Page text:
Liberty Utilities says it will not build the proposed Granite Bridge natural gas pipeline in Southern New Hampshire, after finding a cheaper way to serve new customers by using existing infrastructure.
The company told the state of the change in plans in a Public Utilities Commission filing Friday afternoon.
The $340-million pipeline plan dated to late 2017 and drew fierce opposition from climate change activists, who oppose any expansion of fossil fuel infrastructure in the region.
Natural gas emits less greenhouse gas than coal or oil, but is still a major driver of climate change. Further dependence on gas, through the pipeline plan and still through Liberty's new alternative, has emerged as a sticking point in the Democratic primary race for governor.
Granite Bridge had bipartisan support in the state legislature, including from Senate Democrats who saw a net benefit in extending gas service to residents and businesses who currently rely on expensive, less climate-friendly heating oil.
Liberty's New Hampshire president Sue Fleck called that "critical" in a statement Friday -- "not only for New Hampshire’s economy and for families’ pocketbooks, but also to enable the deepest, fastest, and most achievable pathway for decarbonizing our economy and taking action on climate change."
OPTING FOR AN EXISTING PIPELINE
Serving new customers was Liberty's original goal in building Granite Bridge, which would have run about 27 miles along Route 101 between Stratham and Manchester -- branching off the Concord Lateral, an existing, mainline gas artery owned by Texas-based Kinder Morgan.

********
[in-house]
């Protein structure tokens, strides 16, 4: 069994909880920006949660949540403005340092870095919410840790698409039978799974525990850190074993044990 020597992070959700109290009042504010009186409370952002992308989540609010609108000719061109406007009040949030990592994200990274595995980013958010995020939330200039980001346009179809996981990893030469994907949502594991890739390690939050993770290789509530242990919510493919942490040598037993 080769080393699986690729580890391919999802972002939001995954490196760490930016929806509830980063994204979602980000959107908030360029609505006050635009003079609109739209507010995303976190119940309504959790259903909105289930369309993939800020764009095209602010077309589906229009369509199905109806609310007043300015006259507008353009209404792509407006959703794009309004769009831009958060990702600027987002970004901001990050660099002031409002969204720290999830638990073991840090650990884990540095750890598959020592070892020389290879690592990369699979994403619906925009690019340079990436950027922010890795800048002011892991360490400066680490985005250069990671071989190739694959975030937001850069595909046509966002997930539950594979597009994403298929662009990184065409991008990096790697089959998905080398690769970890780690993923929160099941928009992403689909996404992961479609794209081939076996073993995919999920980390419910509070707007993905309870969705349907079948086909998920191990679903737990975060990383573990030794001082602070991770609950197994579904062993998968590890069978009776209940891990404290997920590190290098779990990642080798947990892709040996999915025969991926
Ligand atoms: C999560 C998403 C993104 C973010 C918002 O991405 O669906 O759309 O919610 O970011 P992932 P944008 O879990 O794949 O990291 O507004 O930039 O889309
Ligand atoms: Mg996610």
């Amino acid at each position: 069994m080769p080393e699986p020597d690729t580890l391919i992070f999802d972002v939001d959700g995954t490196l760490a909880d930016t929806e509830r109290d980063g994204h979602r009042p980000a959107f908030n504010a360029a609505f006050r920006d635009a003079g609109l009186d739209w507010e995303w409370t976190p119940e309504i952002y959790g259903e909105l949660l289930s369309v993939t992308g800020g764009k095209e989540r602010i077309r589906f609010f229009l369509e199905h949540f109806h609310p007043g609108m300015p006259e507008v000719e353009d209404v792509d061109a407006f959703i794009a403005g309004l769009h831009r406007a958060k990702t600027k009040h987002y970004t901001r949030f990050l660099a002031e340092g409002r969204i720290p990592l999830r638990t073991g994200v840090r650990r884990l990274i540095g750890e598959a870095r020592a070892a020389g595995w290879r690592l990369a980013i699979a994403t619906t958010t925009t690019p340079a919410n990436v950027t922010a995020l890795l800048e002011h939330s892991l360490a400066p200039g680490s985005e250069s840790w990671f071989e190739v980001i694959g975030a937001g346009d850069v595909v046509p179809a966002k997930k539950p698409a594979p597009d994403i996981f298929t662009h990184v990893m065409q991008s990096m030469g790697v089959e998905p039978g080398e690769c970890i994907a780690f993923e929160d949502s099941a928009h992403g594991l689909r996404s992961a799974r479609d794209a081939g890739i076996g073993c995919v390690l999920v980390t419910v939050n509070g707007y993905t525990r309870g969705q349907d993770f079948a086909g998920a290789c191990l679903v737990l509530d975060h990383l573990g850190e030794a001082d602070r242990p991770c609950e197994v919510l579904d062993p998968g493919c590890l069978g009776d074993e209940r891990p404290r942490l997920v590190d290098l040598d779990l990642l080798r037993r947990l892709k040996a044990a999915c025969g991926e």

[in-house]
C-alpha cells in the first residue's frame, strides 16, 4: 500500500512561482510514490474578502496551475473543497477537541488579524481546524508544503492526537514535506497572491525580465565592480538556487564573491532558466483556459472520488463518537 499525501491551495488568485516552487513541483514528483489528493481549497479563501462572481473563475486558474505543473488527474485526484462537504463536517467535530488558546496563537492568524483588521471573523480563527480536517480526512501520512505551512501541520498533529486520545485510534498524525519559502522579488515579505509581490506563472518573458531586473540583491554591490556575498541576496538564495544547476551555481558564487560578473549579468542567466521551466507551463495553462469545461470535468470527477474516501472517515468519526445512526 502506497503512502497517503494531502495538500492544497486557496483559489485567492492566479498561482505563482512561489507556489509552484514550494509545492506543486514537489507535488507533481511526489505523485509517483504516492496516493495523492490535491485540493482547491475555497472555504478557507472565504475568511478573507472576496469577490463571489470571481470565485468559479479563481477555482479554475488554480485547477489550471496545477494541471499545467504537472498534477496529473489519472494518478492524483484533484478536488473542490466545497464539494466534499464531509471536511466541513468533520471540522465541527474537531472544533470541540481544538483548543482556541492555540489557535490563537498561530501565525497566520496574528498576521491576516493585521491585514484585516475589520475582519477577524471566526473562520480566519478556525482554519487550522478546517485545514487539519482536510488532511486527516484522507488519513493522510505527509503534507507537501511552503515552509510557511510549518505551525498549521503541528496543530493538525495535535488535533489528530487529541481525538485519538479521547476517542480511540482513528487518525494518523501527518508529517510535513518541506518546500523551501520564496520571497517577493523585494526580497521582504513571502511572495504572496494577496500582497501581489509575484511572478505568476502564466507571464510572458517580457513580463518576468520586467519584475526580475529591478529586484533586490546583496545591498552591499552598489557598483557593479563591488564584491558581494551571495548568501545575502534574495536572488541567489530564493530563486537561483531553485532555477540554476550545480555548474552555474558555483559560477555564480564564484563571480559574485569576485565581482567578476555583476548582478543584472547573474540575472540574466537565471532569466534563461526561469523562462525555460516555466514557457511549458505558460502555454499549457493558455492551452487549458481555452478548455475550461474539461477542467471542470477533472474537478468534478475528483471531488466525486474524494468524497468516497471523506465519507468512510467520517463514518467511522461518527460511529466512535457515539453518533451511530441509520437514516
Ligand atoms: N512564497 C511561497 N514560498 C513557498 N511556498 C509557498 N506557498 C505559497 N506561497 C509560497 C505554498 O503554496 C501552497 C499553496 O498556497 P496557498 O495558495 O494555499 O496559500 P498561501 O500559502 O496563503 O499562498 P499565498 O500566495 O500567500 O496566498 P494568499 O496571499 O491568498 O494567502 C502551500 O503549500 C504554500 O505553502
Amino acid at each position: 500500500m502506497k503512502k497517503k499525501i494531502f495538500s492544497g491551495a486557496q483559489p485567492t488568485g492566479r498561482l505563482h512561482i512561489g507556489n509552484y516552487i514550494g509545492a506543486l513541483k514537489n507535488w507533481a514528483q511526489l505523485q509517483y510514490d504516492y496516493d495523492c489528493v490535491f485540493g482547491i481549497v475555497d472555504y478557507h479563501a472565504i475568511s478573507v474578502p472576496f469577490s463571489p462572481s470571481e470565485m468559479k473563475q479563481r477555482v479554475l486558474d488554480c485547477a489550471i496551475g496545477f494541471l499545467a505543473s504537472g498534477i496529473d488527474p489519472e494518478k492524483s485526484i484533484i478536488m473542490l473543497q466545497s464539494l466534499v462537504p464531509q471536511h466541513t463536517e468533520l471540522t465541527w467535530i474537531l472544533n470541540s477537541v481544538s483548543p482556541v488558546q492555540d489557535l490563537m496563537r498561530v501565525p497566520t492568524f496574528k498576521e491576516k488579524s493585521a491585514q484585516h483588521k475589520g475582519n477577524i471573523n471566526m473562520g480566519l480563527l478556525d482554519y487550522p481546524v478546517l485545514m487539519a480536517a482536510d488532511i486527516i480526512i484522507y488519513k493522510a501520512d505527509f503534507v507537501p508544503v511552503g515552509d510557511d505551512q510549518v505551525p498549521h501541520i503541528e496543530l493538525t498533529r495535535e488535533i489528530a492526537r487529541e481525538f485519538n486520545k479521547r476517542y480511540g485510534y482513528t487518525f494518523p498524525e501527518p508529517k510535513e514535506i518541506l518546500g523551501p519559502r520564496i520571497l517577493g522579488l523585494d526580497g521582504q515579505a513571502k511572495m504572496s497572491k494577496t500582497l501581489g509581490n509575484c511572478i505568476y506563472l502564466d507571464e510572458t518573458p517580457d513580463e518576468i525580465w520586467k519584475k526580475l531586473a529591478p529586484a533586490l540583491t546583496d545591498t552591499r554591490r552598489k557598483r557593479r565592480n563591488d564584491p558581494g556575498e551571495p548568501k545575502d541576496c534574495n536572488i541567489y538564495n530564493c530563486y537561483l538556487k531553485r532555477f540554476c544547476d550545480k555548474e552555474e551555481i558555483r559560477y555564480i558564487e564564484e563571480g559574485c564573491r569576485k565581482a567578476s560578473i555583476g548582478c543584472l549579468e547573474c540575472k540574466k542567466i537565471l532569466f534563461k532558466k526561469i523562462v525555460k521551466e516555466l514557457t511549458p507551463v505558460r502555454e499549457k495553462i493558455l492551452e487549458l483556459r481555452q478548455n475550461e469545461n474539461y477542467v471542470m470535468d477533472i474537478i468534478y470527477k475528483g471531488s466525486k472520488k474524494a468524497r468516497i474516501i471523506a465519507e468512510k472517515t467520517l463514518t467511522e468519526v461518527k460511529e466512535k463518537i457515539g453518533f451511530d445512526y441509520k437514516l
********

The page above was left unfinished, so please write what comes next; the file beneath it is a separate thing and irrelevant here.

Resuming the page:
Liberty initially said it would be too expensive to upgrade that larger pipeline to suit their needs. But last fall, PUC staff recommended they revisit that option before Granite Bridge could be approved.
"Natural gas, sold responsibly as a rate-regulated commodity, is compatible with bold climate action," wrote state utility consumer advocate Don Kreis in his column Friday for InDepthNH. "But Granite Bridge was simply too expensive, and too reliant on dreamy estimates of future customer growth, projected too many years into the future."
Liberty’s filing Friday comes in response to the PUC's concerns. It says in recent months, Liberty learned that another user of the Concord Lateral -- Calpine, which used the pipeline to serve its Londonderry power plant -- would not renew its contract, expiring next fall, to use capacity on the pipeline.
This frees up space for Liberty to ink a proposed 20-year contract to run its own gas to new and existing customers on the Concord Lateral. They say it will still involve some upgrades to the pipeline and will cost about $90 million total.
"The new proposal could enable New Hampshire to eliminate more than 1 million tons of greenhouse gas emissions while preserving energy choice for New Hampshire consumers," Liberty says in its press release.
But the decision does not mean a decrease in gas dependence in New Hampshire -- in fact, it will grow Liberty's gas footprint, even as the company pursues separate clean energy projects involving battery storage, energy efficiency and "renewable" natural gas energy from a North Country landfill.
New Hampshire and New England get more electricity from gas than any other single source, and gas use for heating in the winter has strained the region's energy grid and pipeline capacity in past years.